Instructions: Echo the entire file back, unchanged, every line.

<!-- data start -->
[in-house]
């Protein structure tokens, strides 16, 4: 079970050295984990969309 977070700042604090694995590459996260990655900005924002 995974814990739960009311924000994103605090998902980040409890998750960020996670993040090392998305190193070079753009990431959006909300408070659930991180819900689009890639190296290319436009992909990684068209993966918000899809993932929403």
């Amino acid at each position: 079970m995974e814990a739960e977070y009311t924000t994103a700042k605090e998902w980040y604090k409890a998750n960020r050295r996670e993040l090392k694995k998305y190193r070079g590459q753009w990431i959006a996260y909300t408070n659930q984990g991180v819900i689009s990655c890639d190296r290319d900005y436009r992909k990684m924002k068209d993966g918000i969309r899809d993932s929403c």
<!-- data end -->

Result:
[in-house]
């Protein structure tokens, strides 16, 4: 079970050295984990969309 977070700042604090694995590459996260990655900005924002 995974814990739960009311924000994103605090998902980040409890998750960020996670993040090392998305190193070079753009990431959006909300408070659930991180819900689009890639190296290319436009992909990684068209993966918000899809993932929403």
């Amino acid at each position: 079970m995974e814990a739960e977070y009311t924000t994103a700042k605090e998902w980040y604090k409890a998750n960020r050295r996670e993040l090392k694995k998305y190193r070079g590459q753009w990431i959006a996260y909300t408070n659930q984990g991180v819900i689009s990655c890639d190296r290319d900005y436009r992909k990684m924002k068209d993966g918000i969309r899809d993932s929403c």